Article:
Malaysians in a spin

LAUNDROMAT was never a place in my world.

In the early years, the family did the laundry by the river. Even in my teen years, we still hand-washed our linens.

I love my clothes to be dried under the sun. As one of my dear friends said: “The smell of the clothes after drying under the sun is unbeatable.”

Indeed, it is. But not when the neighbours started open burning, I added.

Then I moved into a flat. It was still manageable. But due to limited space for drying clothes, when it came to bed linens and curtain days, it was a must to visit a laundromat to use the drying machine.

Just a few days before the laundromat saga in Johor Bahru, I went to one, located in a Malay majority area.

This launderette requires customers to take off their shoes outside the shop. I was a bit hesitant because I came with an expensive pair of medifeet shoes! Well, that was the first thought but I was comfortable with it as the floor was squeaky clean.

A young woman was seen cleaning the dryers, picking the particles (furs or threads) while another woman was sweeping  and mopping the floor.

I texted my friend in Kuching that soon someone would probably start to segregate the machines for users by ‘religion.’ It was meant as a joke amidst all the hoo-ha over the Beer Festival.

Therefore, I was not surprised that within the week, a sign was put up in a Johor Bahru laundromat, restricting its clientele to Muslims only.

In strict business sense, this does not make sense. Don’t we want the machines in the laundromat to be in full spin all day long? For a spin of 25 minutes, it’s RM5 only. It takes many spins actually to make some money – as I calculated.

Also in business sense, it is a privately run operation, the owner has the liberty to choose and accept his customers, saying non-Muslims could visit other nearby launderettes as this is his business model.

But it does not make sense when the 40-year-old operator told a Chinese daily he was only carrying out his duty as a Muslim, being worried, as he obviously was, that there might be ‘unclean’ elements such as furs on the clothes non-Muslims brought to his launderette.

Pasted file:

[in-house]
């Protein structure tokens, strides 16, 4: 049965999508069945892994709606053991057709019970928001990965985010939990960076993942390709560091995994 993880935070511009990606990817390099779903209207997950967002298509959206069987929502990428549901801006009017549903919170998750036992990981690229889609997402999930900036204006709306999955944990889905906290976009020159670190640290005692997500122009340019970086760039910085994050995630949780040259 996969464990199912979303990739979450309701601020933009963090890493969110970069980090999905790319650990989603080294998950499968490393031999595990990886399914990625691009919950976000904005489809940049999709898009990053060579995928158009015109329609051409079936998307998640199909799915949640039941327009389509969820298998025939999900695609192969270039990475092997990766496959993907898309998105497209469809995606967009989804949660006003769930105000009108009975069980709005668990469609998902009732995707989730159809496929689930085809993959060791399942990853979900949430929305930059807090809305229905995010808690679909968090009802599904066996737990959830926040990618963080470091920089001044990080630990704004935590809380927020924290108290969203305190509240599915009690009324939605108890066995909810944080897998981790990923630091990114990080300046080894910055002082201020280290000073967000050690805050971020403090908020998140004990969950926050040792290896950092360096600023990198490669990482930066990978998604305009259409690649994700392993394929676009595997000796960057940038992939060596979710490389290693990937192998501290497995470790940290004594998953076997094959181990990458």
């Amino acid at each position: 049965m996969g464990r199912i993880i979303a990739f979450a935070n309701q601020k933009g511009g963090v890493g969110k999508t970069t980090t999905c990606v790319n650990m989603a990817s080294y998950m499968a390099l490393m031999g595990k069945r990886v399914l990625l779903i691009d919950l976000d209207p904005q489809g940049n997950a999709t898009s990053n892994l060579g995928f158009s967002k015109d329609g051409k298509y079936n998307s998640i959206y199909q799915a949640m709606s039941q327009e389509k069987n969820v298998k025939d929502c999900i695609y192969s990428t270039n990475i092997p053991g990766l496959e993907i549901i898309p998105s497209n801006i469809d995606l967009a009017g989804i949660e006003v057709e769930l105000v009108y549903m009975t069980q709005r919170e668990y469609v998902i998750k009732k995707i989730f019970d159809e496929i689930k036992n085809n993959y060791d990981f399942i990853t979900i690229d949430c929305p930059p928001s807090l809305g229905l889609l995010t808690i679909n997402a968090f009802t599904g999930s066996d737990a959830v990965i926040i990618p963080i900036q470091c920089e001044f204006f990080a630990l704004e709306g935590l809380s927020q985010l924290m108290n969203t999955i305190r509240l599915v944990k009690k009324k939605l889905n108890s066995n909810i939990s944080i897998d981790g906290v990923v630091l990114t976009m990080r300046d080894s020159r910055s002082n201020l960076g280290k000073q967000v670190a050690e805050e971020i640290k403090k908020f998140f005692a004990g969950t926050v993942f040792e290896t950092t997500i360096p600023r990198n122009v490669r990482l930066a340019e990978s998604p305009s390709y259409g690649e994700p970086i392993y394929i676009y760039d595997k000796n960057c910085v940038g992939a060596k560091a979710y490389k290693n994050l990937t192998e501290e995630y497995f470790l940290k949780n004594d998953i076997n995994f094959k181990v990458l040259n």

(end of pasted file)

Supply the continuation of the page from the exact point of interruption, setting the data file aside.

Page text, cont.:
In other words, he considers non-Muslims unclean and are, thus, not allowed to use the same washing machines and dryers with Muslims.

A Malay daily, rubbing salt into the wound, reported Johor mufti Datuk Mohd Tahrir Samsudin as saying the launderette’s move was commendable as cleanliness was a priority for Muslims.

“This should not be turned into an issue as it only encourages negative perception from non-Muslims towards Muslims.

“I think it’s a good move as Muslims will no longer be doubtful when using the self-service launderette,” the daily quoted him as saying.

However, a move such as this will only serve to segregate Malaysia’s multi-racial and multi-religious communities. It must be pointed out that discrimination, based on faith, is prohibited by our Constitution.

Such segregation, if unchecked, will lead to other forms ethno-religious centrism and as such, we are putting the country on the path towards racial discord and tension.

Pictures of the laundromat, comments from netizens went viral, and just as we wondered whether it would ever end or how it would end, a voice of the highest authority in Johor spoke out strongly to put a stop to such intolerant and selfish behaviour in that state.

“The owner has gone against the vision of a united, harmonious, moderate and tolerant Johor. If he still insists on carrying on the Muslim-only practice, he can leave Johor. I suggest he set up shop in Afghanistan. His thinking is sick and goes against everything that Johor stands for.”

The Sultan of Johor, Sultan Ibrahim Ibni Almarhum Sultan Iskandar, was reported by The Star (Sept 25) as ordering the owner to immediately stop his discriminatory practice or risk being shut down by His Majesty.

“I cannot accept this nonsense. This is Johor which belongs to Bangsa Johor – to all races and faiths. This is a progressive, modern and moderate state.

“This is not a Taliban state and as the Head of Islam in Johor, I find this action to be totally unacceptable as it is extremist in nature,” he said.

Indeed, at this time, the country needs this kind of firm and understanding leadership. But how many of our leaders from both sides are ready to offer the people hope by standing up to say what His Majesty has said to stop the practice  of extremism in our midst.

And to fittingly recapitulate, the Sultan has said – in no uncertain terms – he brooks no divisive practice that alienates Bangsa Johor of all races and faiths.

He reassures that as the Head of Islam in Johor, he does not condone the ‘extremist and totally unacceptable’ action of the laundromat.

And lastly, may I quote the most salient point made by the Sultan: “Johor is a progressive, modern and moderate state, not a Taliban State.”

Thank you, Your Majesty, for stopping the spin.

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